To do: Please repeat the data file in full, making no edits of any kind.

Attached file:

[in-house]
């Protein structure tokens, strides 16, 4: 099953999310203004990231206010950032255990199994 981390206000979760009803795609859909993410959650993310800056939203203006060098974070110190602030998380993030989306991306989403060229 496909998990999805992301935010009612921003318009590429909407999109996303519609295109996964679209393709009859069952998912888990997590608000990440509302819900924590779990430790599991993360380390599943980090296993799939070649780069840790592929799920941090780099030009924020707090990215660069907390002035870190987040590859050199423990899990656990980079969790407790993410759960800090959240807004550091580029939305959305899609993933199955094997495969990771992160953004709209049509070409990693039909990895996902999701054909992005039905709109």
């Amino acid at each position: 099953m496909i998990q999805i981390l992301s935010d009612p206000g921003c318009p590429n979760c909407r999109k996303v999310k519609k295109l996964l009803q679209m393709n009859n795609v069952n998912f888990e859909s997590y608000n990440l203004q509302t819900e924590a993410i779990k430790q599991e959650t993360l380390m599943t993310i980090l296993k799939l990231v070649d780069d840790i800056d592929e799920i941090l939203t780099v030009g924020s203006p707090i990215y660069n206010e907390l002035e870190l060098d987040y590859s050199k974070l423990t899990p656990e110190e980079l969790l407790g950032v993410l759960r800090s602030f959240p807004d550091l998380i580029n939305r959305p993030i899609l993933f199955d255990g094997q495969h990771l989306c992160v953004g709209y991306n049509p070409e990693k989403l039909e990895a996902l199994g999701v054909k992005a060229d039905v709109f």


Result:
[in-house]
């Protein structure tokens, strides 16, 4: 099953999310203004990231206010950032255990199994 981390206000979760009803795609859909993410959650993310800056939203203006060098974070110190602030998380993030989306991306989403060229 496909998990999805992301935010009612921003318009590429909407999109996303519609295109996964679209393709009859069952998912888990997590608000990440509302819900924590779990430790599991993360380390599943980090296993799939070649780069840790592929799920941090780099030009924020707090990215660069907390002035870190987040590859050199423990899990656990980079969790407790993410759960800090959240807004550091580029939305959305899609993933199955094997495969990771992160953004709209049509070409990693039909990895996902999701054909992005039905709109």
């Amino acid at each position: 099953m496909i998990q999805i981390l992301s935010d009612p206000g921003c318009p590429n979760c909407r999109k996303v999310k519609k295109l996964l009803q679209m393709n009859n795609v069952n998912f888990e859909s997590y608000n990440l203004q509302t819900e924590a993410i779990k430790q599991e959650t993360l380390m599943t993310i980090l296993k799939l990231v070649d780069d840790i800056d592929e799920i941090l939203t780099v030009g924020s203006p707090i990215y660069n206010e907390l002035e870190l060098d987040y590859s050199k974070l423990t899990p656990e110190e980079l969790l407790g950032v993410l759960r800090s602030f959240p807004d550091l998380i580029n939305r959305p993030i899609l993933f199955d255990g094997q495969h990771l989306c992160v953004g709209y991306n049509p070409e990693k989403l039909e990895a996902l199994g999701v054909k992005a060229d039905v709109f």